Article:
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Microsoft Reveals Windows 10 Will Be a Free Upgrade

Optic7 Re:Only for the first year (570 comments)

Perhaps you're right. It's possible that they are just offering a time-limited free version upgrade straight up, and that all other licensing policies are the same. That's an interesting theory for the reason too.

about a week ago
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Microsoft Reveals Windows 10 Will Be a Free Upgrade

Optic7 Re:Only for the first year (570 comments)

I would call their OEM licenses up to Windows 7 relatively cheap, but not super-cheap. I meant super-cheap as in $50 or under, how Apple had been pricing OS X upgrades before they went free in the most recent versions.

"It's a trap" may actually have been premature. Let's see the details first. Maybe they are just going the same route as Apple did, but the thing is they don't have the big hardware profits that Apple does, so I don't know what their plan is.

about a week ago
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Microsoft Reveals Windows 10 Will Be a Free Upgrade

Optic7 Re:Only for the first year (570 comments)

Is it integrated into the BIOS, or are they doing the traditional thing of recording the serial numbers of your CPU, hard drives, etc, and flagging any changes?

about a week ago
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Microsoft Reveals Windows 10 Will Be a Free Upgrade

Optic7 Re:Only for the first year (570 comments)

Actually retail licenses are supposed to be transferable as you upgrade computers, etc. OEM licenses, on the other hand like you described, are tied to the specific hardware.

about a week ago
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Microsoft Reveals Windows 10 Will Be a Free Upgrade

Optic7 Re:Only for the first year (570 comments)

Reading that blog in more detail, I think I understand what they are doing. "Supported lifetime of the device" *probably* means that the license will be tied to the hardware and will not be transferable. Perhaps they will generally make licenses super-cheap, but not transferable? Or perhaps they will go subscription-only on new devices.

"IT'S A TRAP!" may be appropriate here. We will find out for sure soon enough.

about a week ago
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Windows 10: Can Microsoft Get It Right This Time?

Optic7 Re:There's nothing wrong now... (489 comments)

XP had its issues, like every OS, but compared to having to run the OS on top of DOS like Windows was previously doing it was a huge improvement.

Windows 2000 was not based on Windows 9x, so did not run on top of DOS. It was instead an upgrade to Windows NT 4, with some added integration to allow Windows 9x programs to run, so it was the first OS that unified both the enterprise branch (NT) and consumer branch (9x) of Windows. So Windows XP was not new in that regard. Think of XP as Windows 2002, or Windows 2000 with a candy-like interface on top and a few other improvements. Here's an NT history for reference, showing the version progression from NT 3.1 up to Windows 10: http://en.wikipedia.org/wiki/W...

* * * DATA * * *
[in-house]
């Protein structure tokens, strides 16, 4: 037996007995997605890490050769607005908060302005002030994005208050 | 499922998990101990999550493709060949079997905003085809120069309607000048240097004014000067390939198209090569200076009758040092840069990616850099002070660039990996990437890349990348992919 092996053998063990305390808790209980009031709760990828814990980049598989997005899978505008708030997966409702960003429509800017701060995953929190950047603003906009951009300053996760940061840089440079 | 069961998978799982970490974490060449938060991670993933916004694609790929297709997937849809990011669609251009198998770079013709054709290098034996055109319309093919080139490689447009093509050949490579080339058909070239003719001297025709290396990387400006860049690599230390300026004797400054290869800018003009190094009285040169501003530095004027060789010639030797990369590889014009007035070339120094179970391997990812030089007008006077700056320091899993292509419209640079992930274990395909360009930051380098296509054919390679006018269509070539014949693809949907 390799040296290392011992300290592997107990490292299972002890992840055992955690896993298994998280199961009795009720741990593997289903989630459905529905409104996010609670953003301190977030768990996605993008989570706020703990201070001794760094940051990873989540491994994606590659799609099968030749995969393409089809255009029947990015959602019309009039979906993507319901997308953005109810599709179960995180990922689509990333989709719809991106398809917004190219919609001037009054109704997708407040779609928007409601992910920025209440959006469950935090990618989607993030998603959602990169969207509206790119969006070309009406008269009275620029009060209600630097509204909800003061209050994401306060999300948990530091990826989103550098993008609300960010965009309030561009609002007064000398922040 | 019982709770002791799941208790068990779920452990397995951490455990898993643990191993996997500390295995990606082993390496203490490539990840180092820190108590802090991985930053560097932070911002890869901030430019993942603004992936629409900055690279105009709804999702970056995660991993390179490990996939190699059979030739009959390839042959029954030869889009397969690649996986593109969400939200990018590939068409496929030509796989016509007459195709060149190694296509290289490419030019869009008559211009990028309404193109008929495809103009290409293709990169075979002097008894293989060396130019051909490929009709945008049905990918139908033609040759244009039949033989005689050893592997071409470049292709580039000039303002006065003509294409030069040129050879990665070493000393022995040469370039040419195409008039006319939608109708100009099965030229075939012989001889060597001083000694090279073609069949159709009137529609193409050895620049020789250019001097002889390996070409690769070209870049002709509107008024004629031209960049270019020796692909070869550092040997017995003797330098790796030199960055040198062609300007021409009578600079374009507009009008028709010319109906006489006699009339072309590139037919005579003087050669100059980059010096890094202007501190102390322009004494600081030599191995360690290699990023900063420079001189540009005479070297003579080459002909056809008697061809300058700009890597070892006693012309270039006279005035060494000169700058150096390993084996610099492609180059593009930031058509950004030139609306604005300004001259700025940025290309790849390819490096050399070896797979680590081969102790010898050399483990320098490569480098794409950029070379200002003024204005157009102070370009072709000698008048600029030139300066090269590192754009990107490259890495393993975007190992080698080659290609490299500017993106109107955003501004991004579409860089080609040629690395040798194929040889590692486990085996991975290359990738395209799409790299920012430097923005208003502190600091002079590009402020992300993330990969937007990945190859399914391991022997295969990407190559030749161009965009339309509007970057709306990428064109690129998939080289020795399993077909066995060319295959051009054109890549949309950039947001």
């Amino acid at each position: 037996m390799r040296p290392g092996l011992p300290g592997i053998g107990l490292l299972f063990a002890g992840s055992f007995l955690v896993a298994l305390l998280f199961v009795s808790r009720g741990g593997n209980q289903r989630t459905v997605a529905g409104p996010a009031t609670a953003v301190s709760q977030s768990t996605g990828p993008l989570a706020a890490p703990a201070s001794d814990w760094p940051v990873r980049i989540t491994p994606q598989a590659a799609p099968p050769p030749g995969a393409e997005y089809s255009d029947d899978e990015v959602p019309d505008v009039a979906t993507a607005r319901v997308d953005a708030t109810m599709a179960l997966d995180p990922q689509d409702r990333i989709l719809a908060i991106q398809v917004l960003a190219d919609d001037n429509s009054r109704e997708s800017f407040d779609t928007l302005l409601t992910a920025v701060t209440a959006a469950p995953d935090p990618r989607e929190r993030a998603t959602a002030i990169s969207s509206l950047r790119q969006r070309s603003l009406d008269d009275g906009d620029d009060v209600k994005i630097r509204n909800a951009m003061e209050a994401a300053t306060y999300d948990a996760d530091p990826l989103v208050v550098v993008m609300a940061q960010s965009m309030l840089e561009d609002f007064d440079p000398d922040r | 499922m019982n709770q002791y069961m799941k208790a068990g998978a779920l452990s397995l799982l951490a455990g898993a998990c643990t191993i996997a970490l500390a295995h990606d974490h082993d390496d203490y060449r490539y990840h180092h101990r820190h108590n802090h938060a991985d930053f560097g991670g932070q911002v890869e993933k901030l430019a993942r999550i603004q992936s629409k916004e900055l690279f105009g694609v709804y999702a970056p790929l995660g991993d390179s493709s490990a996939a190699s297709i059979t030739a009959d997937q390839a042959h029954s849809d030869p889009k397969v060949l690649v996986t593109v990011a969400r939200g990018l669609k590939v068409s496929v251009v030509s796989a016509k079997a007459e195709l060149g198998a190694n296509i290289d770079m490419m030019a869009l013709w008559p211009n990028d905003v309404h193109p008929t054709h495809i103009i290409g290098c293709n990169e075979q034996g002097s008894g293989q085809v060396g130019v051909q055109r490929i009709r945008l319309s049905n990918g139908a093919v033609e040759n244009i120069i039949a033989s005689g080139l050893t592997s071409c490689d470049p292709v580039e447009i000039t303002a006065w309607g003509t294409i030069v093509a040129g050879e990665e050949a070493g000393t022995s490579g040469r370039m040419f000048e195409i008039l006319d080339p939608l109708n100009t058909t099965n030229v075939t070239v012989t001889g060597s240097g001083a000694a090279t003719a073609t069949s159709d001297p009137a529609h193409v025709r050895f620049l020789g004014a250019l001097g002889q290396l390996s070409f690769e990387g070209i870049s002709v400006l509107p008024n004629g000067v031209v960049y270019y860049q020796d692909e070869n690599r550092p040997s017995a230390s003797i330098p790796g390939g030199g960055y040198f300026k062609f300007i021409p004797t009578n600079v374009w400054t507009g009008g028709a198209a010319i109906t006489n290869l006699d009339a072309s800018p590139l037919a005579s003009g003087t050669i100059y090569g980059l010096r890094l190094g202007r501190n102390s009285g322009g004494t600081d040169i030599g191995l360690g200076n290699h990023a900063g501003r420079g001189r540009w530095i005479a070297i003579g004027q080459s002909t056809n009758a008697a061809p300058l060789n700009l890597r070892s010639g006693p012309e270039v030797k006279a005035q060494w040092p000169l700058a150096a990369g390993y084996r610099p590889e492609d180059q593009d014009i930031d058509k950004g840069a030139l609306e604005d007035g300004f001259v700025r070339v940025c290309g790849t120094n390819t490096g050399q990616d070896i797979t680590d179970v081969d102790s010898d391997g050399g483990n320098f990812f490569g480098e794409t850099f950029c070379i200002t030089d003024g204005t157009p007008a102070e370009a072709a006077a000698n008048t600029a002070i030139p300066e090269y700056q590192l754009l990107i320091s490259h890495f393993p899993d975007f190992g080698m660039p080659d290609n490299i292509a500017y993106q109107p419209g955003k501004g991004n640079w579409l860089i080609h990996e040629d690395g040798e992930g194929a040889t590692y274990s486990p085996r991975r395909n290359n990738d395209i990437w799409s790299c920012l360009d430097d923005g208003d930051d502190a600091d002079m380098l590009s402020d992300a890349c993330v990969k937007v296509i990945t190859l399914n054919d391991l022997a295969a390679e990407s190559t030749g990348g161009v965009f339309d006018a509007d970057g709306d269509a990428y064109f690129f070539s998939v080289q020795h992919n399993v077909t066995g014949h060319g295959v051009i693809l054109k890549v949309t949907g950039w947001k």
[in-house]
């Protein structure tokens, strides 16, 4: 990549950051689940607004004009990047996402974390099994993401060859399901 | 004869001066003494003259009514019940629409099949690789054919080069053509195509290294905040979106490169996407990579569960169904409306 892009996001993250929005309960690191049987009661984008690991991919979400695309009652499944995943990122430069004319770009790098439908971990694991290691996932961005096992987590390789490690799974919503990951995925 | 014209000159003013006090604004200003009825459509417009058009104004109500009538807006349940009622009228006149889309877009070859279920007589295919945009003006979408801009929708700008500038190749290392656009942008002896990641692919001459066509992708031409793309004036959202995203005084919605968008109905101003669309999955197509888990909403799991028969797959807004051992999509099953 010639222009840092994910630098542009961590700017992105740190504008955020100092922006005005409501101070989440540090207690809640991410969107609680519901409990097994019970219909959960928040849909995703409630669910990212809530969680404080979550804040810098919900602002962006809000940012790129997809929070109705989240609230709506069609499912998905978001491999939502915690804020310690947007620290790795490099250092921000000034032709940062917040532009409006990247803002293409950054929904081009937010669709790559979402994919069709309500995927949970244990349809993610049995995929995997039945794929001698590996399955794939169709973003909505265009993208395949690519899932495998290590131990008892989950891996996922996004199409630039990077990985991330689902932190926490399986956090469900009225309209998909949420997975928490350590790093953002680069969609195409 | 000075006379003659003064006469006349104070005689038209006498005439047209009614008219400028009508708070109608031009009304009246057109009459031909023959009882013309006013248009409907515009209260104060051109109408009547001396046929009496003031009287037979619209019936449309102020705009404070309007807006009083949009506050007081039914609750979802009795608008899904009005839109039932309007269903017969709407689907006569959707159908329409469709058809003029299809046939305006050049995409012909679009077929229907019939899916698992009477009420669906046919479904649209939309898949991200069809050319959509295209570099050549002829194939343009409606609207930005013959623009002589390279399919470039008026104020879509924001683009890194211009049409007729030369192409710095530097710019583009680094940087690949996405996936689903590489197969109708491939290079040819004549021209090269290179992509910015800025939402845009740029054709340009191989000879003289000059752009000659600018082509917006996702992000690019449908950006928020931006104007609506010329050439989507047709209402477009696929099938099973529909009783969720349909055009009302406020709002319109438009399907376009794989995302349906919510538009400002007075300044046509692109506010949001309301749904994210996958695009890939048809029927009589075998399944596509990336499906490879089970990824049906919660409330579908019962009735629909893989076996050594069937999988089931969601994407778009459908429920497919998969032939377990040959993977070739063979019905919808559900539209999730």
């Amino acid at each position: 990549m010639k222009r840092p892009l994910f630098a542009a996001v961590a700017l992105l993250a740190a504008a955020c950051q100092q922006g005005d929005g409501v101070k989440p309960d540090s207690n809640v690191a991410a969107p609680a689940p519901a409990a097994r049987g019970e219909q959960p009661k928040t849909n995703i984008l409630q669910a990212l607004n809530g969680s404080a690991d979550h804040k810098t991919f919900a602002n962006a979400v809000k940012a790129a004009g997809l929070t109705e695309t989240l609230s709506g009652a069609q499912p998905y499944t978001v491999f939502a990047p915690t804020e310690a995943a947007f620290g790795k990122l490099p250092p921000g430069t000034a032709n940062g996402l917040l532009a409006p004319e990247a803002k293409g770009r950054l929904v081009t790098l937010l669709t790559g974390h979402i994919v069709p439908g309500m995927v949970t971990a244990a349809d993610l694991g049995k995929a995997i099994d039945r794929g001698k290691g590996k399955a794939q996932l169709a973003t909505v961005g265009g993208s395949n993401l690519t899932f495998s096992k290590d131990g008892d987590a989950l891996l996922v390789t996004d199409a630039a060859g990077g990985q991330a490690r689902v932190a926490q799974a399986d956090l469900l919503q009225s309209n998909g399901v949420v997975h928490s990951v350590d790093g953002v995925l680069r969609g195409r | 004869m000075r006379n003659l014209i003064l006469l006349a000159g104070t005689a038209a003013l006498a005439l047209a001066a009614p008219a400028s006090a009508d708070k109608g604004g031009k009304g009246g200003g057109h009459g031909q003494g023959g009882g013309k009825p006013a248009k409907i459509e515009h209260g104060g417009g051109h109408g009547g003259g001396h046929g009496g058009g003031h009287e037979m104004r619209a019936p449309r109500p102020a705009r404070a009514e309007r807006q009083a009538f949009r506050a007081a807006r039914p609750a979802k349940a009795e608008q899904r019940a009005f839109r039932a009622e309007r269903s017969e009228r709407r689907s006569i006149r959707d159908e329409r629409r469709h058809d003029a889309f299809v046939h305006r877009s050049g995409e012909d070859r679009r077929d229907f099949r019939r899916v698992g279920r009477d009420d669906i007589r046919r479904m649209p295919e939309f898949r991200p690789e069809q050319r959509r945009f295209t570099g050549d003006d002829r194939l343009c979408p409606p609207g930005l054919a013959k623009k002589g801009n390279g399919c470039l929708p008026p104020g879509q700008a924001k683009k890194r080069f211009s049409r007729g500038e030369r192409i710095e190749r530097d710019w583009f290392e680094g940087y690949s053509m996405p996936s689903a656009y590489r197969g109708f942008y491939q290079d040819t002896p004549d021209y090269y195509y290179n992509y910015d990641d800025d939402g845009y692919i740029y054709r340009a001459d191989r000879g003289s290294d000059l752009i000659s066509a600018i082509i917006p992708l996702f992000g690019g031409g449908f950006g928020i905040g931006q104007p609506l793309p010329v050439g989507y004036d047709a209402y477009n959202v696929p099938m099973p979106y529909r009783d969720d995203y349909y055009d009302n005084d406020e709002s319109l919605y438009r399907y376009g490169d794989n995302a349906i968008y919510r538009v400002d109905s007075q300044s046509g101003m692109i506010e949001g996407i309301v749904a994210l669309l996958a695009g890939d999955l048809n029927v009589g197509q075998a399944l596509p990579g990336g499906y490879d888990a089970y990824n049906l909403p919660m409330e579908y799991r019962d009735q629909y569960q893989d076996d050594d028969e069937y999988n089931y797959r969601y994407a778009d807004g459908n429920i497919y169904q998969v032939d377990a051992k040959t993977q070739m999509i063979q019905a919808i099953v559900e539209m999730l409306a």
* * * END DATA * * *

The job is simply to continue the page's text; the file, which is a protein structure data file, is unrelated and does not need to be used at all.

The Windows 8 improvements over 7 are worth it. Speed and security to name a couple. Especially when you consider that if you really can't handle the interface you can easily download free utilities to make it look like Windows 7.

The fact is that even though people like to gripe and moan, every version of Windows on the NT branch as outlined in the Wikipedia article above has been an improvement over the previous version.

about two weeks ago
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Obama Proposes 2 Years of Free Community College

Optic7 Re:Don't we already provide K-12 for "free"? (703 comments)

I would say not. In most places that I know of in the US, K-12 education is funded to a large extent by property taxes, which means that rich districts have a lot more resources than poor districts.

I did a quick search and found this very brief article about it: http://www.pbs.org/wnet/wherew...

The actual proportions and differences very likely vary greatly depending on state and locality.

about three weeks ago
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Is Kitkat Killing Lollipop Uptake?

Optic7 Re:Lollipop = Windows Vista (437 comments)

Unfortunately, even though I have not upgraded my Nexus 4 to Lollipop, I still received the new Calendar (and all other Google Apps) as part of the regular Play store app updates. I don't like the new calendar either. Still getting used to some of the changes, and still haven't figured out how to do some things. For instance, how to set the default calendar for new appointments - I ended up putting some personal appointments on my work calendar and can't move them. Now I have to manually pick my personal calendar (which is the Google account, so you would think it would be the default) each time I create an appointment.